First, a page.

The “bring your brolly day” was a huge success. Following the initial planning rejection it revitalised the project, brought the community together and proved beyond doubt the project could be delivered with minimal visual impact, even in this highly sensitive setting.
The site is a long and undulating valley side field. Whilst the initial 3D models helped in assessing the visual impact, as a community project the funding was not available to generate completely accurate CGI’s. By simultaneously photographing the site from selected viewpoints from a 360 degree spectrum we could generate really accurate photomontages; the results were surprisingly affective and extremely useful in redesigning the site.
One additional unexpected benefit was a discerning couple who did not want to participate photographed the day from a viewpoint they felt was important. We were able to meet them, generate additional photomontages and demonstrate the visual impact of the proposals.
Approximate Map Location
Clews Landscape Architecture Ltd
Shortlisted for an LI Award 2015
The proposals is to create community owned 5MW solar farm in the parish of Charlbury, West Oxfordshire. Charlbury is within the Cotswold AONB and neighbours Cornbury Park Estate, a grade II* listed park and garden. The best available site was selected and a locally base team of professionals led by Sustainable Charlbury successfully applied for a government WRAP (Waste and Recourse Action Plan) R.C.E.F. (Rural community energy fund) grant to undertake a feasibility study. We were the first successful applicant to be awarded this grant.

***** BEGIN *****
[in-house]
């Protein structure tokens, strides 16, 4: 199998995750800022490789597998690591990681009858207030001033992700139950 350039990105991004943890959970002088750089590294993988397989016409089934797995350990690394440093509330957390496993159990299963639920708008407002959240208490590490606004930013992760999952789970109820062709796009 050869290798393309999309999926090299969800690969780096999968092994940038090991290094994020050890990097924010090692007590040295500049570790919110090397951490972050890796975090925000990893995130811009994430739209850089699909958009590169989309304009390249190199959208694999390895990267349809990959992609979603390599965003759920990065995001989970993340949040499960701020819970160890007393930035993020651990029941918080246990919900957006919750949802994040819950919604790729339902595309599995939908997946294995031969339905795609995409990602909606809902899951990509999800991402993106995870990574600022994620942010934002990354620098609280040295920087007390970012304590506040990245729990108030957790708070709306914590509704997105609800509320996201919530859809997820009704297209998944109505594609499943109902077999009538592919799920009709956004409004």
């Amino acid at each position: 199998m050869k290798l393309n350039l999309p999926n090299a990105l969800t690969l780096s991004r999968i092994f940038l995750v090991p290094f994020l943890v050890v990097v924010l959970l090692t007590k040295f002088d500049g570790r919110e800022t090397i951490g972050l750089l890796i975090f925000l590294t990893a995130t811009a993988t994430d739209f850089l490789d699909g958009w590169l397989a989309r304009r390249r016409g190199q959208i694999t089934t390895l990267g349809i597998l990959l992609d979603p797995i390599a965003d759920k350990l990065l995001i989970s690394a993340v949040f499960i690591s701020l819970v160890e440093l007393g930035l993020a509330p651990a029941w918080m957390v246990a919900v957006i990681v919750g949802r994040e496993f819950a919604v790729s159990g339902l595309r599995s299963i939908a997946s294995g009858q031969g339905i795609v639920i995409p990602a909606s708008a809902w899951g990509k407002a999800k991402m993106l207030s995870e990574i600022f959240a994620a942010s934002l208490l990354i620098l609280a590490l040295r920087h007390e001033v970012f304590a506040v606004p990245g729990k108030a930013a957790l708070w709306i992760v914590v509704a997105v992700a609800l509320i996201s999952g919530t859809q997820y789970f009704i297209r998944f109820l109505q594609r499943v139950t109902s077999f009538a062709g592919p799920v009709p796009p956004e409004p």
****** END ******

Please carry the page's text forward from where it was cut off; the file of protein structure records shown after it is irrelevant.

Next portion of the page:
Planning consultant: Ethical Partnership LLP; Landscape Architect: Clews Landscape Architecture Ltd; Ecologist: Wychwood Biodiversity; Heritage Consultant: Jody OReily Consultant; Solar Suppliers: Solar Century.
The project made the community integral to the design process both physically and practically. It clearly demonstrated visual impact on a very tricky site and allowed the community to decide on the fine balance of impact against community return. Participating on the day was very special too; it was like being part of sculptural installation with an 850m long line of over a hundred multicolored umbrellas strung out along a bare ploughed field. And perhaps most importantly it proved to be a key factor in turning a rejection into an approval with the project due to begin onsite in 2016.